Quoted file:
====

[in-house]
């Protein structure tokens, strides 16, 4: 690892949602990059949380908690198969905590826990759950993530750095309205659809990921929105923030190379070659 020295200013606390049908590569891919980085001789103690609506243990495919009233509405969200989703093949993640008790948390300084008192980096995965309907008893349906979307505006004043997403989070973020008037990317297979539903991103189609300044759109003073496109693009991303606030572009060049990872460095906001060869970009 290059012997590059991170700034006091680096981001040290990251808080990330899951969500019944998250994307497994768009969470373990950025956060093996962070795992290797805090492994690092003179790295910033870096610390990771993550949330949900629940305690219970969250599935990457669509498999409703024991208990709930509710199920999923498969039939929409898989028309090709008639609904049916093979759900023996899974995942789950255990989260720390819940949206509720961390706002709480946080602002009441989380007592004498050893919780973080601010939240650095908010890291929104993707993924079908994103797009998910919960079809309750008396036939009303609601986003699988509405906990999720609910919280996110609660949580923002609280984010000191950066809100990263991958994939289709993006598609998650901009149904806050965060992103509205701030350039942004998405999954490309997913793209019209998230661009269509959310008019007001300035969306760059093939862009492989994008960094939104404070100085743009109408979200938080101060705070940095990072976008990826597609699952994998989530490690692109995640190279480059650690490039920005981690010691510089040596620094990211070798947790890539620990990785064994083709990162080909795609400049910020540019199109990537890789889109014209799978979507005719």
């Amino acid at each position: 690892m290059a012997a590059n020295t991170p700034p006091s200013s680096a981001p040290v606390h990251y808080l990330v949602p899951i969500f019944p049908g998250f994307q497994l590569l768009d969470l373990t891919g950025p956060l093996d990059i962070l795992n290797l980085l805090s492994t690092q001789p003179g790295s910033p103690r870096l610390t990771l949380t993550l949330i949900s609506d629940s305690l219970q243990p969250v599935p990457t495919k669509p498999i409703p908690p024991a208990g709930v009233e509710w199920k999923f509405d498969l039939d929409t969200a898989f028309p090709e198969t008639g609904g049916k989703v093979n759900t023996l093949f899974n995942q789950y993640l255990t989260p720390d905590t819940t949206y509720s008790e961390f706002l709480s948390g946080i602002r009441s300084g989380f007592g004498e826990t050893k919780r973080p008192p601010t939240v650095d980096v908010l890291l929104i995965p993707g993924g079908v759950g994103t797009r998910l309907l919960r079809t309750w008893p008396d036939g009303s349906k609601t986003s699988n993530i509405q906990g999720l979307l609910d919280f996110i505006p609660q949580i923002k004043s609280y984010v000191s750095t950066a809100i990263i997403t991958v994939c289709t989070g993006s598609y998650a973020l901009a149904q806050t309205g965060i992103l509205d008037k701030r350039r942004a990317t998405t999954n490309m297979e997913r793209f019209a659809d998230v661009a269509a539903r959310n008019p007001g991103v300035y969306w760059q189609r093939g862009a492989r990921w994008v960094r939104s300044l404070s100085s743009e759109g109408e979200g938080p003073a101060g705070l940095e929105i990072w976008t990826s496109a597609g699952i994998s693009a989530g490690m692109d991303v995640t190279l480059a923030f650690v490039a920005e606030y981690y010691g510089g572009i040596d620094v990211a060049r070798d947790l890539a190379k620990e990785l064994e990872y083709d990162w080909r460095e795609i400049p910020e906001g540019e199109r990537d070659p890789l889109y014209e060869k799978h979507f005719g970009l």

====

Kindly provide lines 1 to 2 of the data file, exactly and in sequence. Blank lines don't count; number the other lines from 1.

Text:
[in-house]
């Protein structure tokens, strides 16, 4: 690892949602990059949380908690198969905590826990759950993530750095309205659809990921929105923030190379070659 020295200013606390049908590569891919980085001789103690609506243990495919009233509405969200989703093949993640008790948390300084008192980096995965309907008893349906979307505006004043997403989070973020008037990317297979539903991103189609300044759109003073496109693009991303606030572009060049990872460095906001060869970009 290059012997590059991170700034006091680096981001040290990251808080990330899951969500019944998250994307497994768009969470373990950025956060093996962070795992290797805090492994690092003179790295910033870096610390990771993550949330949900629940305690219970969250599935990457669509498999409703024991208990709930509710199920999923498969039939929409898989028309090709008639609904049916093979759900023996899974995942789950255990989260720390819940949206509720961390706002709480946080602002009441989380007592004498050893919780973080601010939240650095908010890291929104993707993924079908994103797009998910919960079809309750008396036939009303609601986003699988509405906990999720609910919280996110609660949580923002609280984010000191950066809100990263991958994939289709993006598609998650901009149904806050965060992103509205701030350039942004998405999954490309997913793209019209998230661009269509959310008019007001300035969306760059093939862009492989994008960094939104404070100085743009109408979200938080101060705070940095990072976008990826597609699952994998989530490690692109995640190279480059650690490039920005981690010691510089040596620094990211070798947790890539620990990785064994083709990162080909795609400049910020540019199109990537890789889109014209799978979507005719």